Spring rain finally came. Almost four inches of it in a day.
Let me show you why erosion control is import here.
The gravel driveway didn’t erode anywhere, despite the enormous amount of rain. You know what that is? That is the sweet taste of victory. Pond, upper rain garden, and the catch basins are doing their work. Even the hops planters act as large check dams holding the water back.
Despite all that, that still leaves us with an immense amount of water pooling.
The rain garden and the pipe both pictured above are just slightly above my new check dam holding back yet another pool of water.
Despite all the rain gardens and such doing their job to catch and slow the water, there is still far more than they can hold which comes running down over the small dam and into the trough into the ravine. This trough is decades old, well predating our ownership of the farm.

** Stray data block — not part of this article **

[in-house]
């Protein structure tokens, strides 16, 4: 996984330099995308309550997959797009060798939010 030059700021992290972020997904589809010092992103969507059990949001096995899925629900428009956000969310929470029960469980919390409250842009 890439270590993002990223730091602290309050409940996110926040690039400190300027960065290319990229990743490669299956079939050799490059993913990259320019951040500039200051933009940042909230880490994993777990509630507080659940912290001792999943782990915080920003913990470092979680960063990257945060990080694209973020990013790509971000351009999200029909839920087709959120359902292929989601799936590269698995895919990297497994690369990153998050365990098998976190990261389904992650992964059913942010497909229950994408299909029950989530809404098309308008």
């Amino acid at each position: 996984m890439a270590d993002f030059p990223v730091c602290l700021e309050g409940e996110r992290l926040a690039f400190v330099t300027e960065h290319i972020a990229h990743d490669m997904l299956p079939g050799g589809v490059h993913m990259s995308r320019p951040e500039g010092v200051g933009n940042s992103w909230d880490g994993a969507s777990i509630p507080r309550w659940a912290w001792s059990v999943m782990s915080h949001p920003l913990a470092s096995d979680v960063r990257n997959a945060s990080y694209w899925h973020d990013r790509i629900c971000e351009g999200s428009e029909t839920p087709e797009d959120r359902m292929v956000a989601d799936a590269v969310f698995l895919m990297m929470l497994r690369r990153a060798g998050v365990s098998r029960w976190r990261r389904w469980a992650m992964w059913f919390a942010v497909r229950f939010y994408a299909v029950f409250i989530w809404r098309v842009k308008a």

Over the years this trough has dropped quite a lot of mud in the floor of the ravine. Yet it beats the alternative, which is the power of all that water eroding the ravine like a gaping maw towards our house.
Now you might expect four inches of rain to be enough to get the stream in the ravine flowing. And you are right, it does a little. But all of that is caught in a few massive sinkholes. The stream itself only runs properly if the ground is still frozen when there is significant snow melt.
The result is that the pitiful stream has been captured completely before it can reach my new dam. Only a token puddle of local runoff exists. Partly this is due, I believe, to our neighbor up the stream also having built a (much bigger) embankment. This storm was about as big as they get, only spring snow melt is significantly bigger. It appears that the two biggest challenges – the deepening of the ravine, and the widening of the ravine towards the house, have been largely contained. Widening of the ravine in other directions might still be an issue, but not so much one for us.